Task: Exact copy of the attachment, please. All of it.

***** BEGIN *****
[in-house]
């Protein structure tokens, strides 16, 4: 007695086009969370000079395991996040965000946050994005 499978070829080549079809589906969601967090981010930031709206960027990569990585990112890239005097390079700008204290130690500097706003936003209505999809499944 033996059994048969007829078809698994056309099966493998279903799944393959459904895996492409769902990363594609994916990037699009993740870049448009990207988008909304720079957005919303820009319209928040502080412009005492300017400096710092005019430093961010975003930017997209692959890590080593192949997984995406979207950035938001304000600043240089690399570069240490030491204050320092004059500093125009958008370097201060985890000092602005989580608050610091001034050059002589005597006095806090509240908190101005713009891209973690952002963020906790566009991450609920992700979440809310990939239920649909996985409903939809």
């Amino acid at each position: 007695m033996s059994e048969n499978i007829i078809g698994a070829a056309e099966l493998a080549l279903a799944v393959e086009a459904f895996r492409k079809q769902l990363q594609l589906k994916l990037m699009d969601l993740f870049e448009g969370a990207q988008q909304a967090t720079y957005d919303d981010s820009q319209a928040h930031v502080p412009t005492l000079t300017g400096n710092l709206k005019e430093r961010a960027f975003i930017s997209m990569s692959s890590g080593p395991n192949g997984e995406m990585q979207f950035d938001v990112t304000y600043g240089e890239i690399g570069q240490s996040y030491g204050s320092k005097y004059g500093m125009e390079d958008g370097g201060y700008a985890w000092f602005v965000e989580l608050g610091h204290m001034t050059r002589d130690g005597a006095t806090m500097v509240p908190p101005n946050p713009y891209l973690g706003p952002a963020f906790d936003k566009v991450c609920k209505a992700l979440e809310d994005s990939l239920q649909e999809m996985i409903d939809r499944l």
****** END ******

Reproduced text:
[in-house]
């Protein structure tokens, strides 16, 4: 007695086009969370000079395991996040965000946050994005 499978070829080549079809589906969601967090981010930031709206960027990569990585990112890239005097390079700008204290130690500097706003936003209505999809499944 033996059994048969007829078809698994056309099966493998279903799944393959459904895996492409769902990363594609994916990037699009993740870049448009990207988008909304720079957005919303820009319209928040502080412009005492300017400096710092005019430093961010975003930017997209692959890590080593192949997984995406979207950035938001304000600043240089690399570069240490030491204050320092004059500093125009958008370097201060985890000092602005989580608050610091001034050059002589005597006095806090509240908190101005713009891209973690952002963020906790566009991450609920992700979440809310990939239920649909996985409903939809």
């Amino acid at each position: 007695m033996s059994e048969n499978i007829i078809g698994a070829a056309e099966l493998a080549l279903a799944v393959e086009a459904f895996r492409k079809q769902l990363q594609l589906k994916l990037m699009d969601l993740f870049e448009g969370a990207q988008q909304a967090t720079y957005d919303d981010s820009q319209a928040h930031v502080p412009t005492l000079t300017g400096n710092l709206k005019e430093r961010a960027f975003i930017s997209m990569s692959s890590g080593p395991n192949g997984e995406m990585q979207f950035d938001v990112t304000y600043g240089e890239i690399g570069q240490s996040y030491g204050s320092k005097y004059g500093m125009e390079d958008g370097g201060y700008a985890w000092f602005v965000e989580l608050g610091h204290m001034t050059r002589d130690g005597a006095t806090m500097v509240p908190p101005n946050p713009y891209l973690g706003p952002a963020f906790d936003k566009v991450c609920k209505a992700l979440e809310d994005s990939l239920q649909e999809m996985i409903d939809r499944l």